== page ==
A Look at the People, Industries, Places, and Policies Affected by Low-Wage Work in West Virginia
For Immediate Release Media Contact: Caitlin Cook, 304-720-8682
[Charleston, WV] – Poverty is a persistent problem in West Virginia, where tens of thousands of West Virginians live in poverty because their jobs do not pay a living wage. Read the full report.
This 10th annual State of Working West Virginia focuses on low-wage work, including demographics of those who do the work; the industries that employ them; geographic factors; the role of public programs supporting low-wage workers; and policy recommendations to improve economic well-being.
The report reveals the shifting role of low-wage work in the state's economy, now its main source of job growth, and a path no longer confined to young workers entering the workforce. The complete picture of West Virginia's economy shows growth in low-wage industries, while non-low wage industries decline, and wages stagnate for both.
"Low-wage work has a profound impact on West Virginia's economy, from the capabilities of workers to provide for their families, to their health and well-being, all the way to the state budget," said Sean O'Leary, Interim Executive Director for the West Virginia on Center on Budget and Policy. "As low-wage jobs become more prevalent in the state's economy, we must consider public policies that support these workers and their families, recognizing their importance to the state."
Twenty-three percent of the state's workforce is employed in low-wage jobs.
Forty-four percent of West Virginia's workers with less than a high school diploma earn low wages, while the rate of low-wage workers who possess a high school degree or some college is 28 percent.
Compared to the rest of the economy, employment in low-wage industries is growing very rapidly, by 14.5 percent since 2001. In comparison, employment in non-low wage industries declined by 2.8 percent, and overall employment has only grown by 0.1 percent.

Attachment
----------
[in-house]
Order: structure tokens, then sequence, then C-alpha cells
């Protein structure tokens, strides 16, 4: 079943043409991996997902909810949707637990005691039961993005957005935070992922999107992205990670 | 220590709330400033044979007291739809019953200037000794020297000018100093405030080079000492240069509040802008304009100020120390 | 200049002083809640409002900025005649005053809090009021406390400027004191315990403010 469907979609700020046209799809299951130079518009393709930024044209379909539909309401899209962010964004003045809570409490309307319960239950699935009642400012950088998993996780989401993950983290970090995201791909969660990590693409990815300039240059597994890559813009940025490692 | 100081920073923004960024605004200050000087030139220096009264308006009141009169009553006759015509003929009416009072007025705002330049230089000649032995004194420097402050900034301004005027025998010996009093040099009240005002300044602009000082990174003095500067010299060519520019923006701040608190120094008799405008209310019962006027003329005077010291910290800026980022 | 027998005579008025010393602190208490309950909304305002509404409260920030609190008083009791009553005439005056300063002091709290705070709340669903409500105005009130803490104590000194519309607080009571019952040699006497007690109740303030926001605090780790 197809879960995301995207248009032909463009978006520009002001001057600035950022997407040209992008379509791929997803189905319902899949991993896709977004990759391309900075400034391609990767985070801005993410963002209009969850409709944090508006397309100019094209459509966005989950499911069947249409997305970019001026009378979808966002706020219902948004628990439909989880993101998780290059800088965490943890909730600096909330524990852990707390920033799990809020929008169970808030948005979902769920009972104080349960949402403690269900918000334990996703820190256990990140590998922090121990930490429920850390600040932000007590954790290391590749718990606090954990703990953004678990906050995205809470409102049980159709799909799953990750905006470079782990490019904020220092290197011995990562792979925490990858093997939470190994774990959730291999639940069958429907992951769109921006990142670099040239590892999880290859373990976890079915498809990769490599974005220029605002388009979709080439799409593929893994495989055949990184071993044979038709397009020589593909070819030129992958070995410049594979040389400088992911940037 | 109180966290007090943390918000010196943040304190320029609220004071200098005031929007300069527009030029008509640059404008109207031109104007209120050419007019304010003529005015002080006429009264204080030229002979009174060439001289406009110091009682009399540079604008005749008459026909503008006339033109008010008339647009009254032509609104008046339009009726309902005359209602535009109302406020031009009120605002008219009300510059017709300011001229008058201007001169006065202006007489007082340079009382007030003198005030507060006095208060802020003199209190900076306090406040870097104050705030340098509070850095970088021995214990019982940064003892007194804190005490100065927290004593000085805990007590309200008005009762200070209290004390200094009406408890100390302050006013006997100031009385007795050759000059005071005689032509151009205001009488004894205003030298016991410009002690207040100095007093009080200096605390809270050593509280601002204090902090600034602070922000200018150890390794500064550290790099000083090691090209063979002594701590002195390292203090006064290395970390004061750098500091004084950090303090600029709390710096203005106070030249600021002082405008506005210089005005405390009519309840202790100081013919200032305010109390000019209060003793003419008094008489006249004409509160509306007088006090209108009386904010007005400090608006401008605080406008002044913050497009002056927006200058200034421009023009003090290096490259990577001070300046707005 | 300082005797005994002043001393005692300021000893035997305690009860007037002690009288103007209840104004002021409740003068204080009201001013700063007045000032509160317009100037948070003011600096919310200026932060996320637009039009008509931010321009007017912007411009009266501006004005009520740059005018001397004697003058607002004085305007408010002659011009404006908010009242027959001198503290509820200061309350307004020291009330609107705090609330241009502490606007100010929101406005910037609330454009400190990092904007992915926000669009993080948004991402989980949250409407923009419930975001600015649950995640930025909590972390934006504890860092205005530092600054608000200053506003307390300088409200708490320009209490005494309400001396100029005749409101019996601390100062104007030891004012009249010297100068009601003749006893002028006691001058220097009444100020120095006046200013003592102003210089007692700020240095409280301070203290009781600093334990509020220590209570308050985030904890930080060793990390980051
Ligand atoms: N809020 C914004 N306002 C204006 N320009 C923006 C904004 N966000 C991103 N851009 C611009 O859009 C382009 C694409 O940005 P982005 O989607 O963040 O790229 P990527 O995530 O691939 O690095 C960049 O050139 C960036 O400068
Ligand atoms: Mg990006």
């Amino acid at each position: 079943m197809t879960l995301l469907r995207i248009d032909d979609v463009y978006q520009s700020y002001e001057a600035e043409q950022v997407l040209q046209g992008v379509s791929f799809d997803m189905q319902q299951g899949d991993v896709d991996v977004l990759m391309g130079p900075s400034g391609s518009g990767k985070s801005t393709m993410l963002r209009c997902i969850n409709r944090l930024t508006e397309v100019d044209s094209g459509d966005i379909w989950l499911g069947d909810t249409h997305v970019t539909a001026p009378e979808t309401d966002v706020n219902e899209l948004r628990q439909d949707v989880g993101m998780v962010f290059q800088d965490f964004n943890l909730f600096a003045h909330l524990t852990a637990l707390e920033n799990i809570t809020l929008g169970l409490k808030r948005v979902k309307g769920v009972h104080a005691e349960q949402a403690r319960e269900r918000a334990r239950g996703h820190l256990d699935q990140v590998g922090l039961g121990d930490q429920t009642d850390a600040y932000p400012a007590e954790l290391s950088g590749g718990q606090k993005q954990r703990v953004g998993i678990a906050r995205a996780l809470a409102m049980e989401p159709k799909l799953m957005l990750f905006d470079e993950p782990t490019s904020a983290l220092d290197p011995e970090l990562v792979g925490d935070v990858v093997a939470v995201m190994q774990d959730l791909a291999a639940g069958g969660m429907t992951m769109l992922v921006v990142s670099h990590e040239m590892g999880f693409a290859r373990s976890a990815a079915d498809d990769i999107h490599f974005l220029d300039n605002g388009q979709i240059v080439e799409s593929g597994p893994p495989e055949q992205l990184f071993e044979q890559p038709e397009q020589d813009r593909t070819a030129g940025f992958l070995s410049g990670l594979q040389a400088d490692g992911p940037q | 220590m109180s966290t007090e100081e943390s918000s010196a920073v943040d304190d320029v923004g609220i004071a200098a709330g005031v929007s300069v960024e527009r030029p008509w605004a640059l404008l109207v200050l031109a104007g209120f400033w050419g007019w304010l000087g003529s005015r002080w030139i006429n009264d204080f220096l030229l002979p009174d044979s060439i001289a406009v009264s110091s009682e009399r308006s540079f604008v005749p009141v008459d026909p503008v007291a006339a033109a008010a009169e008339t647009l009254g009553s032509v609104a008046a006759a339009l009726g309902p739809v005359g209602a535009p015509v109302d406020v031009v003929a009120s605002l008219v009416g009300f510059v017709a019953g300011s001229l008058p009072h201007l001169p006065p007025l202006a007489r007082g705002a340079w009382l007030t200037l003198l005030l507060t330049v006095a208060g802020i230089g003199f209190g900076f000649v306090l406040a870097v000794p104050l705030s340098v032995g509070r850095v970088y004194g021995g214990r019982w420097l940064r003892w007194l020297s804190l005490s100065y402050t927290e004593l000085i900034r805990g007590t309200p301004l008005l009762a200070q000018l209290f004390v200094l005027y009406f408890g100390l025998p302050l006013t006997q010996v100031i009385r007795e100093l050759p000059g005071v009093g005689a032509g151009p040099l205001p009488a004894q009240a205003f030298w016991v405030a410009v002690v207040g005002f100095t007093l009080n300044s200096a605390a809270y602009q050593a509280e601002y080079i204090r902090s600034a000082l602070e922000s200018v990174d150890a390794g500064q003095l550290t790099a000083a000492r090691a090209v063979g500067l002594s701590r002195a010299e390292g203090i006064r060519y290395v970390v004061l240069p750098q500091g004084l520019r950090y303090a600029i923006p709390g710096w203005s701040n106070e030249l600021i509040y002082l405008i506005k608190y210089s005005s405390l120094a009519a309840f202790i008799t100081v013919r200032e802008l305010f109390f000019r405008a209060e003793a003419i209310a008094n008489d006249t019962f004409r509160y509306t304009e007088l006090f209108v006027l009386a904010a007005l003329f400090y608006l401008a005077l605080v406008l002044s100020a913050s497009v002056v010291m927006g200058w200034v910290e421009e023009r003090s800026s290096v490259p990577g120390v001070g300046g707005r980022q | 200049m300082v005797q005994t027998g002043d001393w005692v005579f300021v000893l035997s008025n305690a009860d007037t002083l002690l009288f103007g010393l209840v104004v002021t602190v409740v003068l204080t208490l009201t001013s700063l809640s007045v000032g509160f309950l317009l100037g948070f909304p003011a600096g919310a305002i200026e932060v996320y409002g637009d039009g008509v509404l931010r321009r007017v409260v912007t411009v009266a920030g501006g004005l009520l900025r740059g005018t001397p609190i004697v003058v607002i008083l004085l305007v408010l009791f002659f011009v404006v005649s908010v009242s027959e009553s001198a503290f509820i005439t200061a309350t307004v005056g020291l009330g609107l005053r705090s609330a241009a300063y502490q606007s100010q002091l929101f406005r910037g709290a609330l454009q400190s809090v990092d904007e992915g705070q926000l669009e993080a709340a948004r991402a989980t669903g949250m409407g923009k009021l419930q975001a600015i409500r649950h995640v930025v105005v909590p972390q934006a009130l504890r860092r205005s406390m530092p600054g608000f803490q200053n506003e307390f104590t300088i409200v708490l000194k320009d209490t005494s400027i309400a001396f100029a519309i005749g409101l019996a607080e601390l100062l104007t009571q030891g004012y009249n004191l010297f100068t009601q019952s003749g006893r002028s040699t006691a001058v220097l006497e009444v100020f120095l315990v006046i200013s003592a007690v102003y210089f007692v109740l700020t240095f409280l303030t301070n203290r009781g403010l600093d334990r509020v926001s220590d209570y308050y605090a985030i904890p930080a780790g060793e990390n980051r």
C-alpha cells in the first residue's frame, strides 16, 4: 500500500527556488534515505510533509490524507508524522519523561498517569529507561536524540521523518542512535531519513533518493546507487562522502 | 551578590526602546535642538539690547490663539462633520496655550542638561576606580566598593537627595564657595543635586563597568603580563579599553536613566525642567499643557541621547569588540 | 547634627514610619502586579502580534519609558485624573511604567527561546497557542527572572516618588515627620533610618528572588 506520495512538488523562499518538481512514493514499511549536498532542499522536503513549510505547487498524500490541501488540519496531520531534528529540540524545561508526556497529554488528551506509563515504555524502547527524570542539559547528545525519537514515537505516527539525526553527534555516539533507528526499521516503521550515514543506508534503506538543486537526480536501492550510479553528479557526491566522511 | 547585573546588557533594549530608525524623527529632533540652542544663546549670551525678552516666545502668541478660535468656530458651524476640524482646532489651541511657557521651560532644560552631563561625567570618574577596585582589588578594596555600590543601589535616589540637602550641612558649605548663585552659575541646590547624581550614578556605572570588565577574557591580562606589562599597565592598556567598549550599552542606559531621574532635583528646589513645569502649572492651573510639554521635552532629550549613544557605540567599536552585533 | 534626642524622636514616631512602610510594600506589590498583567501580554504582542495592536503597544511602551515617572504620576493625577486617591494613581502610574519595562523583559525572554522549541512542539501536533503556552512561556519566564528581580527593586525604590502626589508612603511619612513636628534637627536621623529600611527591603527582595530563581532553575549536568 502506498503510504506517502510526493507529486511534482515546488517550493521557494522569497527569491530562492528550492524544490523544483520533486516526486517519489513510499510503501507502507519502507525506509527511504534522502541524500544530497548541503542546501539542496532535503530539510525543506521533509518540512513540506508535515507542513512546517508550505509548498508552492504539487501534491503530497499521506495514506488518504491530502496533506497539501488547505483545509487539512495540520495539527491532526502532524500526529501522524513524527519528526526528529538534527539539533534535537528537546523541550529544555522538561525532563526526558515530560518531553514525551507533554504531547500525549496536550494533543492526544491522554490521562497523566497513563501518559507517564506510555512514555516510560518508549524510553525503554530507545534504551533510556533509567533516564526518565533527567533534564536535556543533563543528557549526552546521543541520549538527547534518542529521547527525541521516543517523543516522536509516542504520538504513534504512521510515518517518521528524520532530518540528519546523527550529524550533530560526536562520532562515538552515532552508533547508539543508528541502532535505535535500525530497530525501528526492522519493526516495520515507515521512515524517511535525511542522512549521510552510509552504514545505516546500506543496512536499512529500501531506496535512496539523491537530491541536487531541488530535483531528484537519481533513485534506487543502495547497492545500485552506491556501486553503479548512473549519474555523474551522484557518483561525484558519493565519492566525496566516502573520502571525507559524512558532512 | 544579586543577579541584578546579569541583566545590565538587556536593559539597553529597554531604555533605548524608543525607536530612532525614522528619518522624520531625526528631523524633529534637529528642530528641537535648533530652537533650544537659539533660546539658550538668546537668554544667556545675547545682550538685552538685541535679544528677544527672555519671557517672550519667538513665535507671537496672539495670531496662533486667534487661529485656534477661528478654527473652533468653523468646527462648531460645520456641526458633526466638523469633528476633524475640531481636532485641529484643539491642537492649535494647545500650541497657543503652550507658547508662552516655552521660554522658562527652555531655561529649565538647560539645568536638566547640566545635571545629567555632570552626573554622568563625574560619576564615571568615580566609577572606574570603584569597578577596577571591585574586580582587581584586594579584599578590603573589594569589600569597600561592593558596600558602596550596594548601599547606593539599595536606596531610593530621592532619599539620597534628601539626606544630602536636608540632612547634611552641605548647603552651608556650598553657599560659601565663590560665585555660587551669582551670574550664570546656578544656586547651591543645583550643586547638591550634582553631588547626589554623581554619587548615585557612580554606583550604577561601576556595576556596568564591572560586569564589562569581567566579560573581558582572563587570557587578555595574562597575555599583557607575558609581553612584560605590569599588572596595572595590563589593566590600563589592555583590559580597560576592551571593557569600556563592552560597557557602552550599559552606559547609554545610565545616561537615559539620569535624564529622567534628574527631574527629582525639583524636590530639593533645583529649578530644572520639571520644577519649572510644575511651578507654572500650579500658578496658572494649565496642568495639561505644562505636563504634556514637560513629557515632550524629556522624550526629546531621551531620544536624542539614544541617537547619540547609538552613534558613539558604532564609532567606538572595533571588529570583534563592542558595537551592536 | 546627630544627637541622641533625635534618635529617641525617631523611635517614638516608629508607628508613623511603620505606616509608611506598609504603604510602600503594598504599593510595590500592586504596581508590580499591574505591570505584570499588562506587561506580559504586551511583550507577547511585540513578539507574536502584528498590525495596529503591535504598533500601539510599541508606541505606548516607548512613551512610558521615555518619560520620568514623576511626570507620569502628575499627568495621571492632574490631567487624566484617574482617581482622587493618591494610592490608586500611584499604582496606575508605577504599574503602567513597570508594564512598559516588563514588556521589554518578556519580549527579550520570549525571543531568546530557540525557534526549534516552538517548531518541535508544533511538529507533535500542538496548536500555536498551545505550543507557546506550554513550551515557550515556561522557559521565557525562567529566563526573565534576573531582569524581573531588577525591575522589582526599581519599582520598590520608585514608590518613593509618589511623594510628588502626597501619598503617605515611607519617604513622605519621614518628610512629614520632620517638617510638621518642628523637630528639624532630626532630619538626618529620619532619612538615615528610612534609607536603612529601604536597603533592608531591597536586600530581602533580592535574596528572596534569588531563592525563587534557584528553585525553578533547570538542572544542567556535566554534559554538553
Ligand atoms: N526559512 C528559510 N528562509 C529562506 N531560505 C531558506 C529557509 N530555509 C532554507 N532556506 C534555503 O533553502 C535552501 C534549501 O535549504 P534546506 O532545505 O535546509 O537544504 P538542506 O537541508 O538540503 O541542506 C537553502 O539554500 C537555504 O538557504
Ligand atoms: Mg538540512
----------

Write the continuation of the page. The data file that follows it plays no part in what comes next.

Overall, real average wages in West Virginia have grown by 9.7 percent since 2001, and 11.8 percent in non-low wage industries. In contrast, average wages in the state's low-wage industries have only grown by 7.4 percent.
More than one-quarter of workers in low-wage jobs in West Virginia (25.3 percent) live in poverty, compared to just two percent of non-low wage workers.
Fifty-five percent of children live in a house with a low-wage worker.
Over half – 57.6 percent – of low-wage workers in West Virginia earn at or below the minimum wage.
A majority – 75.8 percent – of the state's low-wage workers (123,970 workers) would benefit directly from an increase in the state's minimum wage.
The vast majority – 77 percent – of the state's low-wage workers live in a county where housing is unaffordable for them.
No longer a stepping stone, low-wage jobs are becoming lifelong employment, while industries that provide low-wage jobs have become the state's dominant source of job growth.
A living wage for low-wage workers would strengthen West Virginia's economy, boost demand for goods and services provided by local businesses, and help increase the state's chronically low workforce participation rate.
The West Virginia Center on Budget and Policy is a public policy research organization that is nonpartisan, nonprofit, and statewide. The Center focuses on how policy decisions affect all West Virginians, especially low- and moderate-income families.